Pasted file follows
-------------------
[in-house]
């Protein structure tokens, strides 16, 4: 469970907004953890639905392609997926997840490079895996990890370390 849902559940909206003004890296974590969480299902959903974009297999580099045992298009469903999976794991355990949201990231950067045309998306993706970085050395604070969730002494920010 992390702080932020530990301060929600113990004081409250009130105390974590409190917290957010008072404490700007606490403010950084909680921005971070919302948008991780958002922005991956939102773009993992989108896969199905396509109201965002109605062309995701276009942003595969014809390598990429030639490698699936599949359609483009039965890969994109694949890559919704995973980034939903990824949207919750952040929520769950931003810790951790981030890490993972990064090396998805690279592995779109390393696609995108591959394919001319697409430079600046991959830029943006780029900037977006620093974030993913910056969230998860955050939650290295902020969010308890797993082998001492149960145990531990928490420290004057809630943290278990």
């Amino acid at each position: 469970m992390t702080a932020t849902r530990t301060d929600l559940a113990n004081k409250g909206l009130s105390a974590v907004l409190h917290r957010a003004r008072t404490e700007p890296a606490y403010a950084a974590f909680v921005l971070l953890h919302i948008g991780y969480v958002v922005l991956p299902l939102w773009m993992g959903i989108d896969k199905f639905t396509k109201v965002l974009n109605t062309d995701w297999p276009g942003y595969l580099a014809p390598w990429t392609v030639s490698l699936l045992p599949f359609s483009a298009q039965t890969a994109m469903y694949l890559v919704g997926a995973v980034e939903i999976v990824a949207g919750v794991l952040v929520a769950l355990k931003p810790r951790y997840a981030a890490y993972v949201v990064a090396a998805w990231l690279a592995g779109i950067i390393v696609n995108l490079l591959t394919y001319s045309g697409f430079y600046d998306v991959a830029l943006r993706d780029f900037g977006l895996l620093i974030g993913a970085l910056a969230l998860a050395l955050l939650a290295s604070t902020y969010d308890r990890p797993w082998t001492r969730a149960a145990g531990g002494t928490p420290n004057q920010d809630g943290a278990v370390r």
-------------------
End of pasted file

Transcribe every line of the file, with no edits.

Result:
[in-house]
């Protein structure tokens, strides 16, 4: 469970907004953890639905392609997926997840490079895996990890370390 849902559940909206003004890296974590969480299902959903974009297999580099045992298009469903999976794991355990949201990231950067045309998306993706970085050395604070969730002494920010 992390702080932020530990301060929600113990004081409250009130105390974590409190917290957010008072404490700007606490403010950084909680921005971070919302948008991780958002922005991956939102773009993992989108896969199905396509109201965002109605062309995701276009942003595969014809390598990429030639490698699936599949359609483009039965890969994109694949890559919704995973980034939903990824949207919750952040929520769950931003810790951790981030890490993972990064090396998805690279592995779109390393696609995108591959394919001319697409430079600046991959830029943006780029900037977006620093974030993913910056969230998860955050939650290295902020969010308890797993082998001492149960145990531990928490420290004057809630943290278990």
């Amino acid at each position: 469970m992390t702080a932020t849902r530990t301060d929600l559940a113990n004081k409250g909206l009130s105390a974590v907004l409190h917290r957010a003004r008072t404490e700007p890296a606490y403010a950084a974590f909680v921005l971070l953890h919302i948008g991780y969480v958002v922005l991956p299902l939102w773009m993992g959903i989108d896969k199905f639905t396509k109201v965002l974009n109605t062309d995701w297999p276009g942003y595969l580099a014809p390598w990429t392609v030639s490698l699936l045992p599949f359609s483009a298009q039965t890969a994109m469903y694949l890559v919704g997926a995973v980034e939903i999976v990824a949207g919750v794991l952040v929520a769950l355990k931003p810790r951790y997840a981030a890490y993972v949201v990064a090396a998805w990231l690279a592995g779109i950067i390393v696609n995108l490079l591959t394919y001319s045309g697409f430079y600046d998306v991959a830029l943006r993706d780029f900037g977006l895996l620093i974030g993913a970085l910056a969230l998860a050395l955050l939650a290295s604070t902020y969010d308890r990890p797993w082998t001492r969730a149960a145990g531990g002494t928490p420290n004057q920010d809630g943290a278990v370390r």